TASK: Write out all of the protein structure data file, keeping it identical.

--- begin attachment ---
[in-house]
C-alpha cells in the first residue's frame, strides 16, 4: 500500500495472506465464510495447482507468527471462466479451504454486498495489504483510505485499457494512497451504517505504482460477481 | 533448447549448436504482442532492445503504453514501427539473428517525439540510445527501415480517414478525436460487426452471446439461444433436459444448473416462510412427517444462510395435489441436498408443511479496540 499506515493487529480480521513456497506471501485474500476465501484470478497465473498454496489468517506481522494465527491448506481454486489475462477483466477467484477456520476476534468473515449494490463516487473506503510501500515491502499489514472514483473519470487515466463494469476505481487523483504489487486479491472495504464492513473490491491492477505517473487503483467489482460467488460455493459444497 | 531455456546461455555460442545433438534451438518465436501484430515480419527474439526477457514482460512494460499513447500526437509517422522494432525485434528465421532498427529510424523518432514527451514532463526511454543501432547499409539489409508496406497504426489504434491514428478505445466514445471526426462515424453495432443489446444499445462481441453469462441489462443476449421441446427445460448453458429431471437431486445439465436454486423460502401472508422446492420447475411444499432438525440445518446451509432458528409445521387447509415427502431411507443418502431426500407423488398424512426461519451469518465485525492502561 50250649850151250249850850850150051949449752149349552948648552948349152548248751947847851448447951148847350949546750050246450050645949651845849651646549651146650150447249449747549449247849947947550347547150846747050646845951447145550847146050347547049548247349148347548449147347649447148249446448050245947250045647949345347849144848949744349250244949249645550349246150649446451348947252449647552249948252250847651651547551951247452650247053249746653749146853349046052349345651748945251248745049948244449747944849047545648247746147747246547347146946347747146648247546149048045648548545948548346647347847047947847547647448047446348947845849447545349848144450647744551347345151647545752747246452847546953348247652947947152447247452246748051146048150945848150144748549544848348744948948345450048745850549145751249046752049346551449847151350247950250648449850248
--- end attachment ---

[in-house]
C-alpha cells in the first residue's frame, strides 16, 4: 500500500495472506465464510495447482507468527471462466479451504454486498495489504483510505485499457494512497451504517505504482460477481 | 533448447549448436504482442532492445503504453514501427539473428517525439540510445527501415480517414478525436460487426452471446439461444433436459444448473416462510412427517444462510395435489441436498408443511479496540 499506515493487529480480521513456497506471501485474500476465501484470478497465473498454496489468517506481522494465527491448506481454486489475462477483466477467484477456520476476534468473515449494490463516487473506503510501500515491502499489514472514483473519470487515466463494469476505481487523483504489487486479491472495504464492513473490491491492477505517473487503483467489482460467488460455493459444497 | 531455456546461455555460442545433438534451438518465436501484430515480419527474439526477457514482460512494460499513447500526437509517422522494432525485434528465421532498427529510424523518432514527451514532463526511454543501432547499409539489409508496406497504426489504434491514428478505445466514445471526426462515424453495432443489446444499445462481441453469462441489462443476449421441446427445460448453458429431471437431486445439465436454486423460502401472508422446492420447475411444499432438525440445518446451509432458528409445521387447509415427502431411507443418502431426500407423488398424512426461519451469518465485525492502561 50250649850151250249850850850150051949449752149349552948648552948349152548248751947847851448447951148847350949546750050246450050645949651845849651646549651146650150447249449747549449247849947947550347547150846747050646845951447145550847146050347547049548247349148347548449147347649447148249446448050245947250045647949345347849144848949744349250244949249645550349246150649446451348947252449647552249948252250847651651547551951247452650247053249746653749146853349046052349345651748945251248745049948244449747944849047545648247746147747246547347146946347747146648247546149048045648548545948548346647347847047947847547647448047446348947845849447545349848144450647744551347345151647545752747246452847546953348247652947947152447247452246748051146048150945848150144748549544848348744948948345450048745850549145751249046752049346551449847151350247950250648449850248